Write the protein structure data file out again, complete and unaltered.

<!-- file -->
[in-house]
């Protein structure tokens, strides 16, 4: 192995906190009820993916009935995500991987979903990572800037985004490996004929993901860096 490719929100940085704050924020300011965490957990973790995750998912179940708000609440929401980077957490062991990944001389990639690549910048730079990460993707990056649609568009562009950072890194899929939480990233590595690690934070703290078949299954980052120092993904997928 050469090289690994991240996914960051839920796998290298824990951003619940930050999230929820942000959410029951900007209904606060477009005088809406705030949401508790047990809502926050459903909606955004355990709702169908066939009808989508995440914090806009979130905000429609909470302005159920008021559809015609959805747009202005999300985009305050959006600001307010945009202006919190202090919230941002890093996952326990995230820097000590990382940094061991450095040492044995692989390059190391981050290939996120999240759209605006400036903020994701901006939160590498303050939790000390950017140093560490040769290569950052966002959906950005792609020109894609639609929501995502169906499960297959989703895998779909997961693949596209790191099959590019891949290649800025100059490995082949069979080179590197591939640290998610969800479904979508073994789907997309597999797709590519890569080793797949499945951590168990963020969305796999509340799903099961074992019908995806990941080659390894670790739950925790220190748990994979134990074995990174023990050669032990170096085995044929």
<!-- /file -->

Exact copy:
[in-house]
């Protein structure tokens, strides 16, 4: 192995906190009820993916009935995500991987979903990572800037985004490996004929993901860096 490719929100940085704050924020300011965490957990973790995750998912179940708000609440929401980077957490062991990944001389990639690549910048730079990460993707990056649609568009562009950072890194899929939480990233590595690690934070703290078949299954980052120092993904997928 050469090289690994991240996914960051839920796998290298824990951003619940930050999230929820942000959410029951900007209904606060477009005088809406705030949401508790047990809502926050459903909606955004355990709702169908066939009808989508995440914090806009979130905000429609909470302005159920008021559809015609959805747009202005999300985009305050959006600001307010945009202006919190202090919230941002890093996952326990995230820097000590990382940094061991450095040492044995692989390059190391981050290939996120999240759209605006400036903020994701901006939160590498303050939790000390950017140093560490040769290569950052966002959906950005792609020109894609639609929501995502169906499960297959989703895998779909997961693949596209790191099959590019891949290649800025100059490995082949069979080179590197591939640290998610969800479904979508073994789907997309597999797709590519890569080793797949499945951590168990963020969305796999509340799903099961074992019908995806990941080659390894670790739950925790220190748990994979134990074995990174023990050669032990170096085995044929």